This story, originally published by WJHL, appeared Nov. 20, 2017. Copyright 2017 WJHL.
GREENEVILLE, TN (WJHL) – The Department of Justice’s new Opioid Fraud and Abuse Detection Unit is actively investigating cases in Northeast Tennessee, Knoxville and Chattanooga, according to U.S. Attorney Nancy Harr.
“There are cases in all divisions,” she said. “We have active investigations in the Northeast Division, Knoxville Division and the Chattanooga Division.”
Harr said her office, along with the Drug Enforcement Administration and Federal Bureau of Investigation, are maximizing the use of a newly funded prosecutor focused on the opioid epidemic. The prosecutor is one of just 12 nationwide selected by the Department of Justice for a three-year pilot program.
“It’s important to us that we attack the drug dealers that are killing our people and when a physician or a nurse practitioner becomes a drug dealer, we’re going to hold them accountable the same as we would as someone in a gang,” Harr said. “We are one of the 12 most seriously impacted areas in the United States and that’s unacceptable.”
Harr said using data, the Department of Justice has queued up cases in the Eastern District of Tennessee for investigation in addition to other cases that were already in the pipeline.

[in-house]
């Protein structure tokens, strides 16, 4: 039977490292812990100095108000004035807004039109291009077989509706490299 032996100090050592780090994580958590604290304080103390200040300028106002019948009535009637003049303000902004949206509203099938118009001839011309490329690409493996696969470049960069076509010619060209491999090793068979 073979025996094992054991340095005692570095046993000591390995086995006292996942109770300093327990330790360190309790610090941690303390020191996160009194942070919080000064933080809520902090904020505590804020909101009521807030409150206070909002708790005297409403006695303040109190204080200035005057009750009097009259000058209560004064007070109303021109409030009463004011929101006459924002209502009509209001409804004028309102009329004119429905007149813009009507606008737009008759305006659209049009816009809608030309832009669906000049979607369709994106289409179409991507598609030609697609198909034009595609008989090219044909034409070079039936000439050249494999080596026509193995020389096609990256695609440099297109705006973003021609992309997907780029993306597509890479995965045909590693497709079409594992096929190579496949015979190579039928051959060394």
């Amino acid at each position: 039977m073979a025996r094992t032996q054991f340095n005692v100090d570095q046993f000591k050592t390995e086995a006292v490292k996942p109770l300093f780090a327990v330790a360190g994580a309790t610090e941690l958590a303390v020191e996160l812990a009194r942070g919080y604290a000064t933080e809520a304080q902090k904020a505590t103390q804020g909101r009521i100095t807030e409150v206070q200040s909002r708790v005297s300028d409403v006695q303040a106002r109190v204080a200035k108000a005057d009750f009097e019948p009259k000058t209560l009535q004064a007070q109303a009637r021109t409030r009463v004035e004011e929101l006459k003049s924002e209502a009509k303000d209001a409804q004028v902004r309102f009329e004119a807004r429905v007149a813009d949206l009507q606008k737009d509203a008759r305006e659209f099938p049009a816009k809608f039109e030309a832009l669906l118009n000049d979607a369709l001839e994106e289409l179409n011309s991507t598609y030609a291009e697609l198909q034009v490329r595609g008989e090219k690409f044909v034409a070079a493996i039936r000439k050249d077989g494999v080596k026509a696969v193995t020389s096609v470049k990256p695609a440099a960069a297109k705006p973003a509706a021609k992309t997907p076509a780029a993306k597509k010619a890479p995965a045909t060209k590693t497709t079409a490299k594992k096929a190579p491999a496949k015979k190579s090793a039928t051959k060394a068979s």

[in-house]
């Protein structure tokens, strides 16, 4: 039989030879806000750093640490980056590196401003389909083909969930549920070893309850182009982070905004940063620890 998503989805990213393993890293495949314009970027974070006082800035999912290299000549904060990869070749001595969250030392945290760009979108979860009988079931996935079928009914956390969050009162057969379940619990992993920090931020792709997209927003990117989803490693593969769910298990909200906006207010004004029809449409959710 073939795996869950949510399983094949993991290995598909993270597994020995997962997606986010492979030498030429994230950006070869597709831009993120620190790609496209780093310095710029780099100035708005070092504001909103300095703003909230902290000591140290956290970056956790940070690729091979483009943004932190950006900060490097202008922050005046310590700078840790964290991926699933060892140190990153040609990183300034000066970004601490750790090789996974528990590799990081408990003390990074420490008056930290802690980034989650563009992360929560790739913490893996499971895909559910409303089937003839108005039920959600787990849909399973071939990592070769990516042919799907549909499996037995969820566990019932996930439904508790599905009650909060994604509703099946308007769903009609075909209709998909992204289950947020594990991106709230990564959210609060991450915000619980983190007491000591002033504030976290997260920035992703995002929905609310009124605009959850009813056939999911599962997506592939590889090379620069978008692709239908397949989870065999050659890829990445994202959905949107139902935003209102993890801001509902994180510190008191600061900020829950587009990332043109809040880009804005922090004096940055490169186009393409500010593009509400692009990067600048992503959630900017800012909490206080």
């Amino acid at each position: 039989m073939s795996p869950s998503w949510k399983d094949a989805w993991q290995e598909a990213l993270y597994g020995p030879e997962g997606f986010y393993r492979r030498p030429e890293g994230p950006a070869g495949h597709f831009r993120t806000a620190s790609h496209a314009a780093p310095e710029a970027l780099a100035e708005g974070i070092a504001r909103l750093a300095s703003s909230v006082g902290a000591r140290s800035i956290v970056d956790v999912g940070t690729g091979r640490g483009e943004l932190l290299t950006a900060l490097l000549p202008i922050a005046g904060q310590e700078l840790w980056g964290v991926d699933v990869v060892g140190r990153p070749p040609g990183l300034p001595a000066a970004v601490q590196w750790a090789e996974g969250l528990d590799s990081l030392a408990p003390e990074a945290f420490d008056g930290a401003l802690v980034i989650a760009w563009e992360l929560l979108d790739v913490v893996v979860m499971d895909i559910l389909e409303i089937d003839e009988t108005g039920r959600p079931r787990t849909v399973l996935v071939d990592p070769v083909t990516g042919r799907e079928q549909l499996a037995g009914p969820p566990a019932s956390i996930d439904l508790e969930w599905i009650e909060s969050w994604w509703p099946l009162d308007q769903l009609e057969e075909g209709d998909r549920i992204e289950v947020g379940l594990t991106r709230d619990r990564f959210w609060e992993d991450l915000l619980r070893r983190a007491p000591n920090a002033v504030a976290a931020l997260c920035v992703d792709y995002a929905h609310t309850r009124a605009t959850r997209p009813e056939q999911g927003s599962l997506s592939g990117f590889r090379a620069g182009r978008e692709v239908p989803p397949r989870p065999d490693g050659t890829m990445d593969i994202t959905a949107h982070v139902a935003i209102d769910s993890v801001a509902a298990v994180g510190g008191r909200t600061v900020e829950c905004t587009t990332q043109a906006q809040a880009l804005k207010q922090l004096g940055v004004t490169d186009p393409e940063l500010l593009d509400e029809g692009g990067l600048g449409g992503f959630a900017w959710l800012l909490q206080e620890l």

“(Medical professionals) are prescribing substances to people who have no legitimate need for it. It’s done strictly for money,” she said. “If you’re endangering the lives of East Tennesseans, you’re going to be held accountable.”
The federal criminal investigations come at the same time local district attorneys are taking drug makers to state court. They filed a lawsuit on behalf of “Baby Doe,” who they say was born addicted to opioids. Their attorney welcomes criminal investigations.
“This is an epidemic of unprecedented proportions in Tennessee and we have to use all measures that are available to try to combat it,” Gerard Stranch said. “It’s gonna have to be criminal, civil, it’s going to have to be legislative, it’s gonna have to be regulatory.”
Harr said the multiple criminal investigations currently underway are in “various stages.”